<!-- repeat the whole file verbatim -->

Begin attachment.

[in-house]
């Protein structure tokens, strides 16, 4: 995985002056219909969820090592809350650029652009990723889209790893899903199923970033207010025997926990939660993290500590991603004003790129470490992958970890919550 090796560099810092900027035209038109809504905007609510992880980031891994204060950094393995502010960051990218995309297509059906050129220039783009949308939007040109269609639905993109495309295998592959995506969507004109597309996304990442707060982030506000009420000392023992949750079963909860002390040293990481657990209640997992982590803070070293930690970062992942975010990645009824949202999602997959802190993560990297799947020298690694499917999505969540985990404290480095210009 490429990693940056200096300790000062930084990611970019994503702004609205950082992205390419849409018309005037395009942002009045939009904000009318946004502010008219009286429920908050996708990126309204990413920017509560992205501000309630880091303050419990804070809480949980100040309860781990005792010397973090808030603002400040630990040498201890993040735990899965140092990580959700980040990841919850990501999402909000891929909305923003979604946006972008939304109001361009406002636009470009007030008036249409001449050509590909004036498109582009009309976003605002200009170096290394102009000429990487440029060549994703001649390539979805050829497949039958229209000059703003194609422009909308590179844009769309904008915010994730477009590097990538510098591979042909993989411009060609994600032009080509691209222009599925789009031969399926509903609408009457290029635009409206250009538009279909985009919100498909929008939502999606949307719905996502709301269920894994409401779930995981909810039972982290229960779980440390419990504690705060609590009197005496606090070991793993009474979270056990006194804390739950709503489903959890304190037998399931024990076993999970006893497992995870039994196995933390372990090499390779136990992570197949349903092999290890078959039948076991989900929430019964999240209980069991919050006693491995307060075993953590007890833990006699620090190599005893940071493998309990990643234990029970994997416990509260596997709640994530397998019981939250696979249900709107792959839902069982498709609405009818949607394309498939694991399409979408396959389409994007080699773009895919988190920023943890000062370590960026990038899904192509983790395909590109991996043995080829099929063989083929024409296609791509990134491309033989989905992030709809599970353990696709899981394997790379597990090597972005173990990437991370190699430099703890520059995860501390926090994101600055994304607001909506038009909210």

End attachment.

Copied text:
[in-house]
């Protein structure tokens, strides 16, 4: 995985002056219909969820090592809350650029652009990723889209790893899903199923970033207010025997926990939660993290500590991603004003790129470490992958970890919550 090796560099810092900027035209038109809504905007609510992880980031891994204060950094393995502010960051990218995309297509059906050129220039783009949308939007040109269609639905993109495309295998592959995506969507004109597309996304990442707060982030506000009420000392023992949750079963909860002390040293990481657990209640997992982590803070070293930690970062992942975010990645009824949202999602997959802190993560990297799947020298690694499917999505969540985990404290480095210009 490429990693940056200096300790000062930084990611970019994503702004609205950082992205390419849409018309005037395009942002009045939009904000009318946004502010008219009286429920908050996708990126309204990413920017509560992205501000309630880091303050419990804070809480949980100040309860781990005792010397973090808030603002400040630990040498201890993040735990899965140092990580959700980040990841919850990501999402909000891929909305923003979604946006972008939304109001361009406002636009470009007030008036249409001449050509590909004036498109582009009309976003605002200009170096290394102009000429990487440029060549994703001649390539979805050829497949039958229209000059703003194609422009909308590179844009769309904008915010994730477009590097990538510098591979042909993989411009060609994600032009080509691209222009599925789009031969399926509903609408009457290029635009409206250009538009279909985009919100498909929008939502999606949307719905996502709301269920894994409401779930995981909810039972982290229960779980440390419990504690705060609590009197005496606090070991793993009474979270056990006194804390739950709503489903959890304190037998399931024990076993999970006893497992995870039994196995933390372990090499390779136990992570197949349903092999290890078959039948076991989900929430019964999240209980069991919050006693491995307060075993953590007890833990006699620090190599005893940071493998309990990643234990029970994997416990509260596997709640994530397998019981939250696979249900709107792959839902069982498709609405009818949607394309498939694991399409979408396959389409994007080699773009895919988190920023943890000062370590960026990038899904192509983790395909590109991996043995080829099929063989083929024409296609791509990134491309033989989905992030709809599970353990696709899981394997790379597990090597972005173990990437991370190699430099703890520059995860501390926090994101600055994304607001909506038009909210």